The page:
- Discuss the challenges associated with preserving electronic records over time, and identify the methods and strategies being advocated by experts in the field to ensure that electronic records remain understandable, accessible, and usable.
- Define general requirements for compliant organizations and accountable electronic recordkeeping systems based on industry models and standards.
- Analyze a variety of problems related to electronic records, and propose solutions that are appropriate in particular contexts.
- Identify future Web 2.0 trends and practices in the creation of information in electronic form.
- Discuss major academic electronic records research projects proposed or undertaken by various organizations and institutions.
Core Competencies (Program Learning Outcomes)
LIBR 284 supports the following core competencies:
- F Use the basic concepts and principles related to the selection, evaluation, organization, and preservation of physical and digital items and collections.
- G Demonstrate understanding of basic principles and standards involved in organizing information, including classification, cataloging, metadata, or other systems.
- H Demonstrate proficiency in identifying, using, and evaluating current and emerging information and communication technologies.
No Textbooks For This Course.
The standard SJSU School of Information Grading Scale is utilized for all iSchool courses:
|97 to 100||A|
|94 to 96||A minus|
|91 to 93||B plus|
|88 to 90||B|
|85 to 87||B minus|
|82 to 84||C plus|
|79 to 81||C|
|76 to 78||C minus|
|73 to 75||D plus|
|70 to 72||D|
|67 to 69||D minus|
- C represents Adequate work; a grade of "C" counts for credit for the course;
- B represents Good work; a grade of "B" clearly meets the standards for graduate level work;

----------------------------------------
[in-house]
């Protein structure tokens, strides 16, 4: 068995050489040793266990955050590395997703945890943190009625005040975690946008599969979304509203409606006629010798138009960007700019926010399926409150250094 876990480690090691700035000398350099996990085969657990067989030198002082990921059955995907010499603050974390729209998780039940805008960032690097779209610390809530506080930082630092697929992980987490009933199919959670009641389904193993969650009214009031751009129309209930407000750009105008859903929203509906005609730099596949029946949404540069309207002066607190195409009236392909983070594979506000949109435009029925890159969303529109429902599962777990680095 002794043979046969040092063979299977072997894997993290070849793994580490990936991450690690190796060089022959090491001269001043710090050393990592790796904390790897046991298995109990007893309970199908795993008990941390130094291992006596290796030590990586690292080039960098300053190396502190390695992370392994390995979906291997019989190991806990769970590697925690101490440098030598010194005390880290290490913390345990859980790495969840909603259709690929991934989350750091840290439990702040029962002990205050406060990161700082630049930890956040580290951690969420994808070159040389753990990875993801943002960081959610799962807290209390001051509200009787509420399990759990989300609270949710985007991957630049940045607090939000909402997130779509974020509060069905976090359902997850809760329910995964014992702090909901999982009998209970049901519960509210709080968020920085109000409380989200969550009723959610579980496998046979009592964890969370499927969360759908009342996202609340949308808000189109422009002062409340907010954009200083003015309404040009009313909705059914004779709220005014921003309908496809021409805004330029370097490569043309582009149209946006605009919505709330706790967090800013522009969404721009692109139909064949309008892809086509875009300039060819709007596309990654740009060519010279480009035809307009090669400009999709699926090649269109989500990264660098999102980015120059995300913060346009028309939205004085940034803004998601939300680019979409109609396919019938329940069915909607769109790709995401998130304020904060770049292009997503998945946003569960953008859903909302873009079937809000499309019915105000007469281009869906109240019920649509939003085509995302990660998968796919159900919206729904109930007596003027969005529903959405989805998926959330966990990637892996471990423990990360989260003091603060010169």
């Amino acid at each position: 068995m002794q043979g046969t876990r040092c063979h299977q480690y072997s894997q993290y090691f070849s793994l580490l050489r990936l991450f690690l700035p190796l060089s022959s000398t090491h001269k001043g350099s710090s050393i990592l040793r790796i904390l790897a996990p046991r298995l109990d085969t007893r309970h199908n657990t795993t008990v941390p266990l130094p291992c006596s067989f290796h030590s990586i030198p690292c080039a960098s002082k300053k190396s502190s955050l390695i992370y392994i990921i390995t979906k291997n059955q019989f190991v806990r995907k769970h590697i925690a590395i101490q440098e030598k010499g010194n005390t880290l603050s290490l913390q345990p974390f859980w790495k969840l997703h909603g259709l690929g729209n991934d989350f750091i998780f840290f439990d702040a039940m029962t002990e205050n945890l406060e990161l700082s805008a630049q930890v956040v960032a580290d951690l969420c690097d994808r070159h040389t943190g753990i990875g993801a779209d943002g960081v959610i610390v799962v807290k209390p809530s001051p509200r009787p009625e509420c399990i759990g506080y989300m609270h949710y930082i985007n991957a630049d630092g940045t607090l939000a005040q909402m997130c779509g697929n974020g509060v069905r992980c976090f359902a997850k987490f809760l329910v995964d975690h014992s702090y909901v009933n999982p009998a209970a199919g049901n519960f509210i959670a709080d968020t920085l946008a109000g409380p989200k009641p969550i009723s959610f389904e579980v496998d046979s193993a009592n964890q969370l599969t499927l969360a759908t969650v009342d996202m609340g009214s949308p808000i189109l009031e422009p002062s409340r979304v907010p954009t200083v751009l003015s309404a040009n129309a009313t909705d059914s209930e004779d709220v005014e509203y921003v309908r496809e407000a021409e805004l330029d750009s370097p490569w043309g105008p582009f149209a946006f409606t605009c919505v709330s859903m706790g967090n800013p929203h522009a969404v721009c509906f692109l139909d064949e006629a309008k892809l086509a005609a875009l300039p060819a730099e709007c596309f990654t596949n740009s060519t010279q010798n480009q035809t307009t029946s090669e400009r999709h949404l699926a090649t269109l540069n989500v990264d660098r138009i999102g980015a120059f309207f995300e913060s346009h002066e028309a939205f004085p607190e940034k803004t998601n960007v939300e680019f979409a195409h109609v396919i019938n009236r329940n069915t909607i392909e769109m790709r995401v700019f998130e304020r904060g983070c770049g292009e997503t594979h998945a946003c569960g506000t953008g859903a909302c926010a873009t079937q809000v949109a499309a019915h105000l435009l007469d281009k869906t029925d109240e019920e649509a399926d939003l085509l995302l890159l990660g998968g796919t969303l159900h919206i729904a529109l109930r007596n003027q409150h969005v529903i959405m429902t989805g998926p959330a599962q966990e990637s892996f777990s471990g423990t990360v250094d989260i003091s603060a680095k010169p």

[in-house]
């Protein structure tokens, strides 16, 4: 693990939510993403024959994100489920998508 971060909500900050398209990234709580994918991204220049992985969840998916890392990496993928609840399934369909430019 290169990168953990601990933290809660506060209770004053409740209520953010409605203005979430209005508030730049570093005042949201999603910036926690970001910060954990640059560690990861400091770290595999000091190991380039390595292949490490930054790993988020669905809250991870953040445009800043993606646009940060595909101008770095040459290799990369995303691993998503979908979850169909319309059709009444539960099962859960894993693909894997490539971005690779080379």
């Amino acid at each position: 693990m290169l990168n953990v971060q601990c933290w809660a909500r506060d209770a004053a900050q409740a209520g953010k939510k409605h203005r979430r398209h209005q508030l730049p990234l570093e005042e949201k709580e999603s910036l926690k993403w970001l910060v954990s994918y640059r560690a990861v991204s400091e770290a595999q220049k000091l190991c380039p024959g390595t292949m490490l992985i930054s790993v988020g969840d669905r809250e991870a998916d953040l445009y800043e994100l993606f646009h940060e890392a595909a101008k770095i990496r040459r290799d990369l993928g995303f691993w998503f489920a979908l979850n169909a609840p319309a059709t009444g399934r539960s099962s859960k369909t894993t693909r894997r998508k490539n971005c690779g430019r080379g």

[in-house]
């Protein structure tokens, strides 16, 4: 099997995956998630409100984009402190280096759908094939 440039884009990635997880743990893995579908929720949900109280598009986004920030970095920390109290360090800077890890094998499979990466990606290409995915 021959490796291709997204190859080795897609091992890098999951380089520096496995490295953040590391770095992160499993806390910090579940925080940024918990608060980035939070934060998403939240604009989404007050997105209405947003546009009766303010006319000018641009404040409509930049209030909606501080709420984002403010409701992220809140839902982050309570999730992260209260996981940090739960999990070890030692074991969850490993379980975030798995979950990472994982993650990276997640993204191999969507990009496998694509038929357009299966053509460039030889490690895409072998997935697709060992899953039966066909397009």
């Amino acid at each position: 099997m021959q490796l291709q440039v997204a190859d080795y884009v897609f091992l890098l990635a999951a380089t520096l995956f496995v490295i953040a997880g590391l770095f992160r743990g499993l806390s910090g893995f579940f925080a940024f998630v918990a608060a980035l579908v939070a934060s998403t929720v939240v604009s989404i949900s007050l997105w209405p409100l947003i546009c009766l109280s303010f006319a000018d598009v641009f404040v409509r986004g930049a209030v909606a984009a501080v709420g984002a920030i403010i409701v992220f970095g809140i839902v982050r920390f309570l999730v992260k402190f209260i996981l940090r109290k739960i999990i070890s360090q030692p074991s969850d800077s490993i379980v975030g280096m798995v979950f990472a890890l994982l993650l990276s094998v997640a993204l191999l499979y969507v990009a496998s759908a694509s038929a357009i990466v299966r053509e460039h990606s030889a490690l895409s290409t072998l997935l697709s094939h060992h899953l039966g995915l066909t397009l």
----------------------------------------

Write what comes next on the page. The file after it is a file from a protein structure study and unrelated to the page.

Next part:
For core courses in the MLIS program (not MARA) — INFO 200, INFO 202, INFO 204 — the iSchool requires that students earn a B in the course. If the grade is less than B (B- or lower) after the first attempt you will be placed on administrative probation. You must repeat the class the following semester. If -on the second attempt- you do not pass the class with a grade of B or better (not B- but B) you will be disqualified.
- A represents Exceptional work; a grade of "A" will be assigned for outstanding work only.
Students are advised that it is their responsibility to maintain a 3.0 Grade Point Average (GPA).
General Expectations, Rights and Responsibilities of the Student
Dropping and Adding
Consent for Recording of Class and Public Sharing of Instructor Material
- "Common courtesy and professional behavior dictate that you notify someone when you are recording him/her. You must obtain the instructor's permission to make audio or video recordings in this class. Such permission allows the recordings to be used for your private, study purposes only. The recordings are the intellectual property of the instructor; you have not been given any rights to reproduce or distribute the material."
Campus Policy in Compliance with the American Disabilities Act